I am realizing more and more that this is not just an “Educate Yourself” stage about adopting from the foster care system but an “Educate Yourself About Yourself” stage. I’ve got some growing up to do and, for the first time, I’m willing to let go of that control, examine myself with brutal honesty, and pursue change.


6 thoughts on “*Sniff* All Grown Up…

  1. Wow, Mrs. Something! Willingness to pursue change, now THAT’S something! As a parenting coach for families with special needs and from the trauma of adoption and foster care, I find changing parenting paradigms and accepting new approaches can be quite challenging for some parents. But it appears you, and Mr. Something are on top it! Impressive…most impressive!

    Yes. Your personal challenge in understanding your future foster child is seeing life through their eyes. A vision which may have become clouded. Becoming open to how their experience has molded their perceptions of life, family, caregivers, and relationship, will help you immensely. You sound as though you are running toward the finish line with hope and optimism. The biggest challenge will be to circumvent your parenting default buttons! Good growth work! All the best to you guys!


    • Thank you for your vote of confidence! I’m not sure if I’m “on top of it” exactly, but I’m definitely standing next to it plotting my course up the climb. 🙂 I put in an order for your book last night. I am so looking forward to reading it!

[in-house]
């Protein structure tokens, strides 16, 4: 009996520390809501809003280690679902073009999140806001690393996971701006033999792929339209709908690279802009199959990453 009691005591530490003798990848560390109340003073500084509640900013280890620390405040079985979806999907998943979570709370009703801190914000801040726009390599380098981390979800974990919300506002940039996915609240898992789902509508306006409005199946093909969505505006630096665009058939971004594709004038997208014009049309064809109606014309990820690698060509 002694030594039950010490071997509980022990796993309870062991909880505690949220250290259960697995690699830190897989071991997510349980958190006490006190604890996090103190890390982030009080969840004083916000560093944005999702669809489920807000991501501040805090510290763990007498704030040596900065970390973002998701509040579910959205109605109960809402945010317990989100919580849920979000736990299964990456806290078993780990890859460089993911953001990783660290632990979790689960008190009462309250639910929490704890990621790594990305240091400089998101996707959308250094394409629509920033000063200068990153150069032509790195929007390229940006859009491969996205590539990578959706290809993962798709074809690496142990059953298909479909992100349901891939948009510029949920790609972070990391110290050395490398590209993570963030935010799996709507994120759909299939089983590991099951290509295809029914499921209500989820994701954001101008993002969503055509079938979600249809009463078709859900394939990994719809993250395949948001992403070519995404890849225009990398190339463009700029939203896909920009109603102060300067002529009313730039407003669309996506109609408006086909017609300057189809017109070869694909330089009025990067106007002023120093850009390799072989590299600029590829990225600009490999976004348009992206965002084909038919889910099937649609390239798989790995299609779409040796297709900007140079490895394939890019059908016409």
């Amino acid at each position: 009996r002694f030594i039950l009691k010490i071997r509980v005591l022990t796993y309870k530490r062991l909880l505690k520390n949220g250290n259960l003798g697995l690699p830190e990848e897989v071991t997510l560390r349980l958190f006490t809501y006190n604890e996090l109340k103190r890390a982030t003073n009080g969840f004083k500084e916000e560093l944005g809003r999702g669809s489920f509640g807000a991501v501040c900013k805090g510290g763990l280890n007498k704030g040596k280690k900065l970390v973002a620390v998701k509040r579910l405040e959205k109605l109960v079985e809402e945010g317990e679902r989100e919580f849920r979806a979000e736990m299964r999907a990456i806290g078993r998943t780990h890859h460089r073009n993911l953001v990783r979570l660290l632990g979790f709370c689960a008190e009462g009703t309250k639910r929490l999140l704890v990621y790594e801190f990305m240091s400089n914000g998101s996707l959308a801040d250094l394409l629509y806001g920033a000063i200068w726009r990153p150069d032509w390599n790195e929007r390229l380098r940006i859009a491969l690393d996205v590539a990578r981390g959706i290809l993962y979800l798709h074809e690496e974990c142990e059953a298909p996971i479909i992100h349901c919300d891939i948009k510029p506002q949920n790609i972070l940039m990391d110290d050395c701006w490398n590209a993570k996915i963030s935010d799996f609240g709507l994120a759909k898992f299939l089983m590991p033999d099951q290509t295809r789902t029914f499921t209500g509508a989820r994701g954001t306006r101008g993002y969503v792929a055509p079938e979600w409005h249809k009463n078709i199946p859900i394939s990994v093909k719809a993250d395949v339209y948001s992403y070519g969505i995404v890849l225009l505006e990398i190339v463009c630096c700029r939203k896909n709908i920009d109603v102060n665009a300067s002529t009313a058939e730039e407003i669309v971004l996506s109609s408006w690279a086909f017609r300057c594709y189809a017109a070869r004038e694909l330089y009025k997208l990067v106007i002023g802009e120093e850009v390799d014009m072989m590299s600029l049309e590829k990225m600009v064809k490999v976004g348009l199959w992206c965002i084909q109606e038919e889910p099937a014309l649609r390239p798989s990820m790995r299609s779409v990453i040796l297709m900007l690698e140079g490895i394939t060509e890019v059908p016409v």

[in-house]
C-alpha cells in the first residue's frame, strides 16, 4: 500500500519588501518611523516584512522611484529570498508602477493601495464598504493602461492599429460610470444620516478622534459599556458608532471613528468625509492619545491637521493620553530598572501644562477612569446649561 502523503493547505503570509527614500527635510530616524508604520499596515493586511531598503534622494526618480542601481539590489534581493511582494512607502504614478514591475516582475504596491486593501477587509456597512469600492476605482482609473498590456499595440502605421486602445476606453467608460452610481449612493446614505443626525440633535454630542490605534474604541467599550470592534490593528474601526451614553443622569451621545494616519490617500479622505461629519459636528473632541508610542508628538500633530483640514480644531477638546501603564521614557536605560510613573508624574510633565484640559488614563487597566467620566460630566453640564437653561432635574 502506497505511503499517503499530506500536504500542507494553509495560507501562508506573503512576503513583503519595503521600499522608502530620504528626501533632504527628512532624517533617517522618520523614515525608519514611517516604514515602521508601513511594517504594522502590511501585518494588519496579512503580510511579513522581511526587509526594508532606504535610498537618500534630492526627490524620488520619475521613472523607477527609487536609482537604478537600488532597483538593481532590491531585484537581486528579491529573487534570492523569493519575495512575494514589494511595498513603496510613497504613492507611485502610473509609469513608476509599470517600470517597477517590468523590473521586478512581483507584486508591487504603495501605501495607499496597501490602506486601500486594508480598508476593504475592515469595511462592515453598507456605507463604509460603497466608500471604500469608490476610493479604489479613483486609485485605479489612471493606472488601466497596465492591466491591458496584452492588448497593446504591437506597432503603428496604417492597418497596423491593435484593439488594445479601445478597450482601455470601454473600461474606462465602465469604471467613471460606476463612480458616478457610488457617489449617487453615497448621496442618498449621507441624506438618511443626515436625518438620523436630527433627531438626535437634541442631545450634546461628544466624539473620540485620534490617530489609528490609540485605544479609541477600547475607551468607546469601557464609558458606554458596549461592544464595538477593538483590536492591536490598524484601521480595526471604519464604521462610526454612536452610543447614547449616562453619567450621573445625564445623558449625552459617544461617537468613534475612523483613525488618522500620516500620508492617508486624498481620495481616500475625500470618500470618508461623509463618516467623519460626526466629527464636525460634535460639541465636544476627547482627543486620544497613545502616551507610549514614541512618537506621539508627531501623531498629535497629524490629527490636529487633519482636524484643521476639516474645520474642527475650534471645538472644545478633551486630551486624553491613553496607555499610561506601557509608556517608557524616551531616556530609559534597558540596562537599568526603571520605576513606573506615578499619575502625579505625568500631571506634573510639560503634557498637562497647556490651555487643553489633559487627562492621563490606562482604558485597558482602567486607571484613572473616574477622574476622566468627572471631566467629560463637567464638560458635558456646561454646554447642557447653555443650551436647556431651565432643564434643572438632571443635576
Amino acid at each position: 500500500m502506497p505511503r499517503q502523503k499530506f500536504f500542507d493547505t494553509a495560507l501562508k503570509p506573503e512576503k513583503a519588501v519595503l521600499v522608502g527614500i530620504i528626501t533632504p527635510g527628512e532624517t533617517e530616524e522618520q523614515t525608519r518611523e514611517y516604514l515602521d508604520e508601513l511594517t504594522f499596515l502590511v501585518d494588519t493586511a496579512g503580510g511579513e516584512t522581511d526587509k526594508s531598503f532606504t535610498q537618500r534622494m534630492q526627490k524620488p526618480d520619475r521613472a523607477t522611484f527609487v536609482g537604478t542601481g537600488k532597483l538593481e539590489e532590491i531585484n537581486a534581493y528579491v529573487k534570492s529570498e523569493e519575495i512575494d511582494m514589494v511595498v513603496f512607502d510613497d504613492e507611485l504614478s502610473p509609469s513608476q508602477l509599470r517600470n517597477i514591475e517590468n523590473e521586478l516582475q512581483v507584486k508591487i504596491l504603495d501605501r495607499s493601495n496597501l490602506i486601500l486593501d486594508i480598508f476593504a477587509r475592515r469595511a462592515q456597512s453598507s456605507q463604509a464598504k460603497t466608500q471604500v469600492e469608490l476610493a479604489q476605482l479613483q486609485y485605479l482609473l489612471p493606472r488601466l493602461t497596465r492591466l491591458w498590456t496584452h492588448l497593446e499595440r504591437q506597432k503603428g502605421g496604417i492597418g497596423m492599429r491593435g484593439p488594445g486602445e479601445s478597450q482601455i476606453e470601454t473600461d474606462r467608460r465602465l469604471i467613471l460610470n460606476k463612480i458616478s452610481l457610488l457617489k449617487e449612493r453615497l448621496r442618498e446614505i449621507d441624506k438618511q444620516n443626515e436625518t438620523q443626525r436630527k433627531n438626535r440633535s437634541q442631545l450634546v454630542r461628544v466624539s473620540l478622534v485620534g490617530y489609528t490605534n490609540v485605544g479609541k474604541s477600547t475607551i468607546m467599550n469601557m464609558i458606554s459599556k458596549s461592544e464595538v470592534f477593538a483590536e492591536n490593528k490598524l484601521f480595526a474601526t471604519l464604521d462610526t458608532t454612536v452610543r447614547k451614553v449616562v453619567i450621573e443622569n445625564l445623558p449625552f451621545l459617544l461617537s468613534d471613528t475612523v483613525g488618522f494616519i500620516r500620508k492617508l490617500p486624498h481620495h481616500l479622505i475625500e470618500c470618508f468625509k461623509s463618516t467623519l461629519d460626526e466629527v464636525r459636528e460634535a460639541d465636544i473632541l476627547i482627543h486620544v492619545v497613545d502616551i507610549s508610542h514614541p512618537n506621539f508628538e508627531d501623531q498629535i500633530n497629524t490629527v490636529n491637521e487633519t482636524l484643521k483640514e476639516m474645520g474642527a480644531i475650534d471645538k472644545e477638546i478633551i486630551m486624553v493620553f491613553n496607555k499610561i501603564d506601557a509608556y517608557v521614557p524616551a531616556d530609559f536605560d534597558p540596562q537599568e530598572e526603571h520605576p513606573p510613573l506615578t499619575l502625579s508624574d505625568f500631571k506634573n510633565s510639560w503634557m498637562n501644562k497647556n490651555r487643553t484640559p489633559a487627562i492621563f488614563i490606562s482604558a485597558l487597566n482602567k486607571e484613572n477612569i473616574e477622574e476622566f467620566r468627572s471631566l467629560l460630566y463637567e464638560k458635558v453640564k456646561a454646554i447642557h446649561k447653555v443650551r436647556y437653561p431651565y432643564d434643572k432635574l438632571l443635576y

• Great, thanks! Please also visit my website and click on Authors Press Kit where you can read two excerpts from the book as a preview to your order. The page is under construction and may take a day til availability. I also love your little cartoons. Do you draw them?

  2. I completely understand where you’re coming from… I’ve definitely had these thoughts in real life, specifically as it relates to fear of being judged.

    It’s not always just behavior, btw. My son has some developmental delays that are a direct result of the circumstances that initially brought him into care. Some of these things are noticeable, and I do find myself self-consciously wanting to explain why my 4yo still doesn’t speak in complete sentences. I don’t want people to judge me as a parent, but also… I don’t want people to judge HIM.

    Ultimately, of course, we just have to let it pass. What else can I do? Defend his intelligence and my parenting prowess at the cost of his dignity and privacy? Not for the world.

    Anyway, all of this is a lengthy way to say… It’s good that you’re thinking about this. Don’t forget to put it into the context of an actual child, one that you love and adore and want the world for. It really does make the idea of being judged a very small price to pay.

    • Thank you so much for your insight and you’re absolutely right. Put a real child into that situation, one that we have brought into our home and committed to raising and becoming a family and the perspective totally changes. I know that loving a child is going to be like nothing else. It’s so hard to anticipate how much and in what ways it will change me. The best I can do is know myself and be prepared. Thanks again for the comment!